---------

You completely missed my points on the Chinese auto industry. The three points I made: 1) Foreign competition is taking market share away from domestic brands; 2) The Chinese government and its joint ventures do not respect intellectual property; 3) Because they do not respect intellectual property, foreign manufacturers produce lower-tech models in China specifically for the Chinese market to avoid divulging trade secrets

First off, my comment about foreign competition taking market share away from homegrown Chinese manufacturers. It is at the point where Chinese domestic brands are cannibalizing one another, such as Great Wall taking market share at the expense of BYD.
BYD's profit slumps as sales disappoint |Business |chinadaily.com.cn
Chery Sales Slid 12.4% in 2012 - ChinaAutoWeb

Quote:
The slowing market, which saw surging growth of more than 30 percent in 2009 and 2010, and drop to low single digits in the following two years, has crushed the market share of China's homegrown auto brands, including BYD.
And unfortunately for Chinese automakers, competition from abroad is becoming stronger. Ford just reported China sales last month at 105,000 vehicles, putting it now solidly ahead of Geely, BYD, Chery, etc. Just 2-3 years ago, Ford was a minor player in China. GM and Volkswagen are the two dominant players and continue to see increasing sales in China.

Foreign branded automakers account for 70% of the Chinese car market. According to this source, there are 100 domestic vehicle manufacturers, and the top 10 make up 90% of the Chinese domestic market share. That is what I meant when I said there are simply too many domestic automakers and eventually many of them will end up going out of business. They aren't going to be able to compete with larger firms with substantially larger R&D budgets.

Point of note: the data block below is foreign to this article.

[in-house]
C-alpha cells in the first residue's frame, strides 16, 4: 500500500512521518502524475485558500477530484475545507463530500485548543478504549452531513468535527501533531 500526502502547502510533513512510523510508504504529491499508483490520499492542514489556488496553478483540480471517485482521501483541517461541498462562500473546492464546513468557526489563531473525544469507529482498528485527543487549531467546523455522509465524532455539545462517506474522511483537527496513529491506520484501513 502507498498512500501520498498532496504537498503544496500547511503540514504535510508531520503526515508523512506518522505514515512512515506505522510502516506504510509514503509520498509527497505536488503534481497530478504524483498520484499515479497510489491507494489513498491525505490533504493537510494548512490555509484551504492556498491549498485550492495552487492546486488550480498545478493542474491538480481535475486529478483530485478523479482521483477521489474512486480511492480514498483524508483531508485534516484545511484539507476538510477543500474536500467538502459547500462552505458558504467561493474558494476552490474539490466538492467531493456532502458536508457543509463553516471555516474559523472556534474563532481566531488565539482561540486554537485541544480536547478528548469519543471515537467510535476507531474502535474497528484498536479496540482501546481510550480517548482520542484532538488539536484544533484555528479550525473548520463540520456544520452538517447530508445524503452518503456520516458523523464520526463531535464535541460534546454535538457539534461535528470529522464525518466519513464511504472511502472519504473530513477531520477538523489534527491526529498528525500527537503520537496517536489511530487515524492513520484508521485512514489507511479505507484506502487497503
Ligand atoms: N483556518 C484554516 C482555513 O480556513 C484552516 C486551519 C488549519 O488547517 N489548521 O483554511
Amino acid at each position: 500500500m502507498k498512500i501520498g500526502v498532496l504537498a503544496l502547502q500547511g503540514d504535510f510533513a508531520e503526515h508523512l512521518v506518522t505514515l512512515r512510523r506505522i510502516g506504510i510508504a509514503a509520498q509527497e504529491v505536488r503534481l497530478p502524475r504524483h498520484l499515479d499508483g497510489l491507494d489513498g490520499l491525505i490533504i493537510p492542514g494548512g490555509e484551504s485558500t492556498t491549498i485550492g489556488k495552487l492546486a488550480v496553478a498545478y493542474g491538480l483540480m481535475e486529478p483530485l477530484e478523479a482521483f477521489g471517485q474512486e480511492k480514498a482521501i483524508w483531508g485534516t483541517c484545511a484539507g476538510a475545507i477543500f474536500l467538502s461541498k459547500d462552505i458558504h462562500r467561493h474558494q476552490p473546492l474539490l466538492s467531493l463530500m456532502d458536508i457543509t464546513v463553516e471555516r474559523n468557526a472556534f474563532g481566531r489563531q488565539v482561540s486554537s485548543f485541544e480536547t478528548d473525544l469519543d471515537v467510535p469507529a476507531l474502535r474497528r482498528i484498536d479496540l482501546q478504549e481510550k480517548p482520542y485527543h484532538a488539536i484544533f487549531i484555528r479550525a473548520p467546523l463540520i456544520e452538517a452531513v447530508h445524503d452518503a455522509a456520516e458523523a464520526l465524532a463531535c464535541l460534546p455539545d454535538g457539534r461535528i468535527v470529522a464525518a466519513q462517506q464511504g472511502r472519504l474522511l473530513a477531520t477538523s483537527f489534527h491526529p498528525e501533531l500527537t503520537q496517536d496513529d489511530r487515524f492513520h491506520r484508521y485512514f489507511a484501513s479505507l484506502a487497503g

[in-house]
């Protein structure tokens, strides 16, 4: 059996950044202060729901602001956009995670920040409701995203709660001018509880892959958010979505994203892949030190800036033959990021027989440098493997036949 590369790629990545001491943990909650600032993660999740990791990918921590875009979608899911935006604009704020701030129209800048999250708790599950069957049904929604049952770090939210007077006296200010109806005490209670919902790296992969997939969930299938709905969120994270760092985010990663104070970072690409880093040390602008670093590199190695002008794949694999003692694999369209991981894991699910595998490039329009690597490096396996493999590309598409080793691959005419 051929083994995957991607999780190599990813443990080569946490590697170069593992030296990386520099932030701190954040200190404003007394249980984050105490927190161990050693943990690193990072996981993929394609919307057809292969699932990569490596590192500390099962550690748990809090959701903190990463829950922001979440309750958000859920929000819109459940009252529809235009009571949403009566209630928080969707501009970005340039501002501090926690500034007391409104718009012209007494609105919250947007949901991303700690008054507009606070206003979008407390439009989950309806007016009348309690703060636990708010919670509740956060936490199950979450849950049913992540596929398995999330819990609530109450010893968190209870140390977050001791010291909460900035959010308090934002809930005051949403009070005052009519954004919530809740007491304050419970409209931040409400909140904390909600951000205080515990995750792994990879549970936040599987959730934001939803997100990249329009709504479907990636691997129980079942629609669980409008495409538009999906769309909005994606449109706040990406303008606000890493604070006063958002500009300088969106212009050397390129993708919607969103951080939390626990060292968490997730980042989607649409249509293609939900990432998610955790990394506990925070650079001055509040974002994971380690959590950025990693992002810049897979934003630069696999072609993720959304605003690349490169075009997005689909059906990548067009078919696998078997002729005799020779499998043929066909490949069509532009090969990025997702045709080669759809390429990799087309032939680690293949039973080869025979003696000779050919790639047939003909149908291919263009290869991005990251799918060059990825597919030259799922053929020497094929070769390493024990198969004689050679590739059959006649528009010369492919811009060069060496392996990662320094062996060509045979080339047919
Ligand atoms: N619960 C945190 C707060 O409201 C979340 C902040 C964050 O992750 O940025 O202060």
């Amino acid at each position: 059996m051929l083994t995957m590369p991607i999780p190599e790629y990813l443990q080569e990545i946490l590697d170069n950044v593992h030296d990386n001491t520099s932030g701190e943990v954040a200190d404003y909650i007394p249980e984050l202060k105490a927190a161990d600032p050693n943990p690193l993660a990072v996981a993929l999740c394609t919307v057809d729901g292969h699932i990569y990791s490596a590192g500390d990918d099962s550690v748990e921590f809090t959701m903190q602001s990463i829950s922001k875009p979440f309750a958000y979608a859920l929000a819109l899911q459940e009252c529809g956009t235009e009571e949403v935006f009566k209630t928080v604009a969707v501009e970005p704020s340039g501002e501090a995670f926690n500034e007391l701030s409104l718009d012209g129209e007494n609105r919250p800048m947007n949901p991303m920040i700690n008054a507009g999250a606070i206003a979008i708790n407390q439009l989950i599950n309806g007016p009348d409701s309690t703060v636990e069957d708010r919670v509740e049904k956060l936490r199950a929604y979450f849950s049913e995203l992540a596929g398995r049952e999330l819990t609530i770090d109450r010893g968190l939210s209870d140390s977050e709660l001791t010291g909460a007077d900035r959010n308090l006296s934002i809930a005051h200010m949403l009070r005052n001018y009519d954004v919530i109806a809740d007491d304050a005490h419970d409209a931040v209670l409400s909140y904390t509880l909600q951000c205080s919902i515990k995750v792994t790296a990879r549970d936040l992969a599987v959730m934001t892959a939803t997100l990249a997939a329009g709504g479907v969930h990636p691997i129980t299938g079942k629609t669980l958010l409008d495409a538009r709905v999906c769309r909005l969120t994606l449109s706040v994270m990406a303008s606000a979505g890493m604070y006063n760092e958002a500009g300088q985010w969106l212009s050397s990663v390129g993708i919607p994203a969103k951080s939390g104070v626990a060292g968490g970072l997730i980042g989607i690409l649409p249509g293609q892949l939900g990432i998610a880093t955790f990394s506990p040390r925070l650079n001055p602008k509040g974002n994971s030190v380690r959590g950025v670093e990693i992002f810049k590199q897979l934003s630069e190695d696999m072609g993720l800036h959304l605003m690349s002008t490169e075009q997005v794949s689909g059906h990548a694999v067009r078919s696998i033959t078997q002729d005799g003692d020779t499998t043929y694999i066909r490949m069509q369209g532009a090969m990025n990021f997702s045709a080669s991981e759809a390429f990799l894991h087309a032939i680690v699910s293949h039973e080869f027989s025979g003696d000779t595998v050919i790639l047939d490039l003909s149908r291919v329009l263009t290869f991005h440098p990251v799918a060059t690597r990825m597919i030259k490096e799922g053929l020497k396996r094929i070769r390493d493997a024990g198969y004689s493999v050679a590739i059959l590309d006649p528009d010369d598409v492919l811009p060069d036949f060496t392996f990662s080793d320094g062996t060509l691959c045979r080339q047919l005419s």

Now, of the top ten manufacturers in China, seven of those are Joint Ventures with multinationals like GM (SAIC) and VW (FAW) and Chana (Ford). They are joint ventures because the Chinese government forces them to share technology in order to participate in the Chinese market. This is where we get into the issue of intellectual property.

Volkswagen probes FAW Group for intellectual property case - Auto - MorningWhistle - Latest chinese economic, financial, business, political and society news
Ford takes legal action against Chinese company over knockoff F-150 | Digital Trends
Report: PSA may withold hybrid vehicles in China over intellectual property concerns

Unfortunately, to play ball in China you have to play by China's rules. Joint ventures have improved because multinationals are forced to share trade secrets to sell in China, usually the older technology and platforms that are then sold through Chinese branded models. The Chinese government has even gone so far to decline subsidies unless trade secrets are shared, such as the case with the Chevy Volt. GM rightly declined.

This is why GM, Ford, VW, Toyota, etc. have no desire to produce their most advanced models in China.

Report: China forcing foreign automakers to give up EV secrets?
China to GM: Give us Chevy Volt secrets or it'll cost $19,000 more

China has a lot of growing up to do if it wants to be a respected economic player on the global stage.
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Old 03-11-2013, 11:21 PM
 
Location: Tianjin, China
3,062 posts, read 2,563,567 times
Reputation: 1693
Quote:
Originally Posted by mustang84 View Post
Clearly I struck a nerve. I don't know what is up with all the personal attacks; the housing info I cited came from an article. Don't like it? Then provide your own links that refute the source.

Here's another source on vacancy in Beijing: Beijing district releases official housing vacancy rates - MarketWatch
In your link it says there is 1.33 million square meters vacant. The average family size in Beijing is about 3 people and the average size of a home is about 70 square meter. Those houses could room 57000 people. In Beijing there is about 20 million people. A vacancy rate of 0.29% is not a high vacancy rate

The luxury villas is about 200 square meter, hence there are 2605 vacant luxury homes. That's nothing. It is likely due to them overpricing their homes.

Of course I get annoyed when clueless people like you, pretend you can accurately predict Chinese future.

Quote: